If your ovulation test comes with a monitor, once you have dipped your strip into the urine you will have to refer back to your monitor to read your results.
If your ovulation tests do not come with a monitor you will be looking for colored lines on the strip or depending on the test, smiley faces.
According to the American Pregnancy Association, most ovulation tests can be used at any time of the day. They suggest taking ovulation tests at the same time each day and to reduce liquid intake for 4 hours before testing for the best results. 
Always read the instructions that are included with your test so you can get the best and most accurate results.
You tested positive for ovulation, now when can you take a pregnancy test?
After testing positive for ovulation and you and your partner have made some baby-making love you might be eager to take a pregnancy test right away, but unfortunately, you will have to wait a few days.
If you got pregnant during your cycle, an egg is fertilized in your fallopian tubes and will travel into your uterus, where it will make itself at home for the next 9 months in your uterine wall. 
According to the UT Southwestern Medical Center, your body will then start producing hCG from the placenta - a tissue that supports your growing fetus.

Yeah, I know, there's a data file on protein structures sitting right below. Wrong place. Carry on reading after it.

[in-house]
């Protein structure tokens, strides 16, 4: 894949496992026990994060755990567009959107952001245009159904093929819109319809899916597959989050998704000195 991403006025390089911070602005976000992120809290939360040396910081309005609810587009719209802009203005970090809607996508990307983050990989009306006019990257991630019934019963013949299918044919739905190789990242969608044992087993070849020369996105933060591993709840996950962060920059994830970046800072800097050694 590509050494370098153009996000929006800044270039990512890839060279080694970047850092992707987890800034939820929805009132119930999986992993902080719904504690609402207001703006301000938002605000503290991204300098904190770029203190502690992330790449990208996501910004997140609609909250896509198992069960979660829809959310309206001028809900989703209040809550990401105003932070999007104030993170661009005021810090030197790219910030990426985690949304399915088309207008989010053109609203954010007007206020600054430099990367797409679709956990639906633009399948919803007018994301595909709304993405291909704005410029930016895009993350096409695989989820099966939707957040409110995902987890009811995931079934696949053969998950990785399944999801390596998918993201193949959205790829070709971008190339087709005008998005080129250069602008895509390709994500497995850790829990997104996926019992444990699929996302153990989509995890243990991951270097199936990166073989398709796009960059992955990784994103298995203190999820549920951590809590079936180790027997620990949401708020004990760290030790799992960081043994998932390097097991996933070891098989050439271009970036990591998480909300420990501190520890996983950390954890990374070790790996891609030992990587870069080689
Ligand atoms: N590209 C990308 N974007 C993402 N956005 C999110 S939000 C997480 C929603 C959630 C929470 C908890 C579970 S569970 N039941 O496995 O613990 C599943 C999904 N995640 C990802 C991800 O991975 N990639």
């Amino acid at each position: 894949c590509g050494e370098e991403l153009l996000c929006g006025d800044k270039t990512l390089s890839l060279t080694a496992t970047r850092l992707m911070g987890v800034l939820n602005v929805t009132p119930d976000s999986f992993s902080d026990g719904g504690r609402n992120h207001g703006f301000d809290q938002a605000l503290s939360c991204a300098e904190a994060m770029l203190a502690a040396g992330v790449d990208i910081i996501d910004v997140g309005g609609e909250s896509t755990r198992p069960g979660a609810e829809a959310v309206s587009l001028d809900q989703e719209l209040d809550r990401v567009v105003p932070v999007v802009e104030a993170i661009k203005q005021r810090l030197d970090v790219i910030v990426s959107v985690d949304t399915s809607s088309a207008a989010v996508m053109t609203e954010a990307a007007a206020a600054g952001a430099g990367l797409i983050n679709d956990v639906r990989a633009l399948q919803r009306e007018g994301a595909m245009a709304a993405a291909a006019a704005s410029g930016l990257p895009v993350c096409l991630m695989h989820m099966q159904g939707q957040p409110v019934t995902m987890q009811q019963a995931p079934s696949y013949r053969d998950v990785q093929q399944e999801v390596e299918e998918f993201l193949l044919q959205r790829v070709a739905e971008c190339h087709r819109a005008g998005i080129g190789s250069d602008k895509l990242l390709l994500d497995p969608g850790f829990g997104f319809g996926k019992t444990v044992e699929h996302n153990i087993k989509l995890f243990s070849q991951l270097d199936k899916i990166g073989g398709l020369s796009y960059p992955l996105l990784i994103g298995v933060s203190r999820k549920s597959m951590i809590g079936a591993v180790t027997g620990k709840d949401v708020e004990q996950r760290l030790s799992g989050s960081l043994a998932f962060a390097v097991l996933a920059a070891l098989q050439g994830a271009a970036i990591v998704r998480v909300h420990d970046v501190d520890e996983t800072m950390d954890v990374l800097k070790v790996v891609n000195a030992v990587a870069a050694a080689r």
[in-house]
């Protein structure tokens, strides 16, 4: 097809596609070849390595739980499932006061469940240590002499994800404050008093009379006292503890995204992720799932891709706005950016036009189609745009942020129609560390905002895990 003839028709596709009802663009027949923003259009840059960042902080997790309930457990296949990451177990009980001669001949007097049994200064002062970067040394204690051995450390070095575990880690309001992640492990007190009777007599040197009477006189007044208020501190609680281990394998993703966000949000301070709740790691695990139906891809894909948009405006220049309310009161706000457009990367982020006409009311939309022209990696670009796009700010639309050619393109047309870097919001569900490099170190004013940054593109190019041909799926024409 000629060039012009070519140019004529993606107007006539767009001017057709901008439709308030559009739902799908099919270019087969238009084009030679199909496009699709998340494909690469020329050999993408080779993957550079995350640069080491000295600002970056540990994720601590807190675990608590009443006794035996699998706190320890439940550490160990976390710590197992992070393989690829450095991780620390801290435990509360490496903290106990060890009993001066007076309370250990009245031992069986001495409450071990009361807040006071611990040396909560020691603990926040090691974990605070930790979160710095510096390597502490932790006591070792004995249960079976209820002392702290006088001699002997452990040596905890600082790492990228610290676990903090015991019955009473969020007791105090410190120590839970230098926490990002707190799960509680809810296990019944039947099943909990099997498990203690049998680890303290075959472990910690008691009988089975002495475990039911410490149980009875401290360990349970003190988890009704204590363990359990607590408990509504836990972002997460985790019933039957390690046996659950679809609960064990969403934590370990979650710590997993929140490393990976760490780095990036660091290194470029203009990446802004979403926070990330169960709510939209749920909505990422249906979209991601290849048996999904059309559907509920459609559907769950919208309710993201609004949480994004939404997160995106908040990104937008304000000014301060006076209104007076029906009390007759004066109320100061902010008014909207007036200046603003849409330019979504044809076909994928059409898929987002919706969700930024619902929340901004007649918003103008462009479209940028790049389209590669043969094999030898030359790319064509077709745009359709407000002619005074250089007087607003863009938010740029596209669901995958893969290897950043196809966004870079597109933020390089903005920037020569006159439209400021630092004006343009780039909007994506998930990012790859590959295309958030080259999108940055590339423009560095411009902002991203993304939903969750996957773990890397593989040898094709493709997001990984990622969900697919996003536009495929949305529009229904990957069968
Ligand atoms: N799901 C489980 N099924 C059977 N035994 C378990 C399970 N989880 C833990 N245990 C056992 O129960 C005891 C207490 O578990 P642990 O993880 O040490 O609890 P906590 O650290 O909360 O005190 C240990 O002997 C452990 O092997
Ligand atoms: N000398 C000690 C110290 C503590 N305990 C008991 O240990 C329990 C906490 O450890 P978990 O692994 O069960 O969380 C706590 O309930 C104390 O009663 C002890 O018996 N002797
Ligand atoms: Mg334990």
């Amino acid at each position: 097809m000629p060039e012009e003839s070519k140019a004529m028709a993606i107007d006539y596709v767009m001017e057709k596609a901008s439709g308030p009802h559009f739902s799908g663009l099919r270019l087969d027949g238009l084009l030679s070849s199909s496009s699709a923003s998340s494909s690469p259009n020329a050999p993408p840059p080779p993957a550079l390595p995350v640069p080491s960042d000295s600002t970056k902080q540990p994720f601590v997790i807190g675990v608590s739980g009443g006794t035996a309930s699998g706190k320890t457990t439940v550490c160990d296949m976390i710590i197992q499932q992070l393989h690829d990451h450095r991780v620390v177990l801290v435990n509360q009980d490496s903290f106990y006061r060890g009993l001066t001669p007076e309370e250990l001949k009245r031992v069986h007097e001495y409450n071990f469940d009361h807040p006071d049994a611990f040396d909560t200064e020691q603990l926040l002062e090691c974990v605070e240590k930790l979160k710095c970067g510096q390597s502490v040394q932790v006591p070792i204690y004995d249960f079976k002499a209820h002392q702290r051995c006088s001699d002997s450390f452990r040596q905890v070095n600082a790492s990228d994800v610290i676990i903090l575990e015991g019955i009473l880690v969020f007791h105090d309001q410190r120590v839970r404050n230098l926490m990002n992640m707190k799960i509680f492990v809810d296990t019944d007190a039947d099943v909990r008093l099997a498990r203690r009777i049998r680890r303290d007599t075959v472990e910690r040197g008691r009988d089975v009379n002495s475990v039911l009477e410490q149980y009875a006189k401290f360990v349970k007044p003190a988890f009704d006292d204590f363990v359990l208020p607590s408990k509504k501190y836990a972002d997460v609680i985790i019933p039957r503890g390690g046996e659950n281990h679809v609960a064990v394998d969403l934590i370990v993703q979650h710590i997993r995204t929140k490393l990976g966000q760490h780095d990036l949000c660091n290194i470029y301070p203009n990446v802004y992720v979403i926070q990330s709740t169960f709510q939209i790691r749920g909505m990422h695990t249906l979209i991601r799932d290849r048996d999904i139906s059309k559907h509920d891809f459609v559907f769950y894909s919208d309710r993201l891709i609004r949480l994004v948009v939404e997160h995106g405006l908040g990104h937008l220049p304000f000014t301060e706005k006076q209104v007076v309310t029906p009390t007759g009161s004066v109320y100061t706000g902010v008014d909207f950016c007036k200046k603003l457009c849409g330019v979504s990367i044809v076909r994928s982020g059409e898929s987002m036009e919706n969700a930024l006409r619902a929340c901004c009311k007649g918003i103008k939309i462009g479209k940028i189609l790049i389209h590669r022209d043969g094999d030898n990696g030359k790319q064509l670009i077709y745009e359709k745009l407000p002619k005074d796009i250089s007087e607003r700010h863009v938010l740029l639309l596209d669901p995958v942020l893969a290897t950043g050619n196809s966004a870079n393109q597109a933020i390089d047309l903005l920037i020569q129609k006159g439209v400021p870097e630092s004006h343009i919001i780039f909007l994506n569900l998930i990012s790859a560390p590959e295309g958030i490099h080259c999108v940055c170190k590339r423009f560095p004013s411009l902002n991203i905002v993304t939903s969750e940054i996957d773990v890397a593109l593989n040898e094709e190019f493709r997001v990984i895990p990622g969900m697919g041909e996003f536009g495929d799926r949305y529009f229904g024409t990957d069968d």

This means that about 8 days after you ovulated, a test could detect levels of hCG, meaning you could test positive a few days before your expected period.
But knowing exactly how many days to test before your expected period can be tricky, for the time it takes a fertilized egg to implant in your uterus can vary from woman to woman.
This is why for the best results, it is recommended by the American Pregnancy Association to wait until the morning of your expected period, or after you have missed your period, so you don’t get a false negative test. 
Be sure to take the test in the morning using your first urine of the day for it is concentrated and will give a more accurate result.
If you would like more help determining when is the right time for you to take a pregnancy test, check out Clearblue’s pregnancy test calculator tool.
Now that you understand how to use ovulation tests, have a look at our Top 6 Picks For The Best Ovulation Tests.
1. 'Taking Charge Of Your Fertility' - by Toni Weschler
2. https://www.mayoclinic.org/healthy-lifestyle/womens-health/in-depth/menstrual-cycle/art-20047186 - accessed on November 11, 2020
3. https://www.babylist.com/hello-baby/best-ovulation-tests - accessed on November 11, 2020
5. https://flo.health/getting-pregnant/trying-to-conceive/tracking-ovulation/ovulation-tests - accessed on November 11, 2020
6. https://americanpregnancy.org/getting-pregnant/ovulation-kits/ - accessed on November 11, 2020
7. https://www.healthline.com/health/where-does-fertilization-occur#where-fertilization-occurs - accessed on November 11, 2020
8. https://utswmed.org/medblog/home-pregnancy-tests/ - accessed on November 11, 2020
9. https://americanpregnancy.org/getting-pregnant/ovulation-kits/ - accessed on November 11, 2020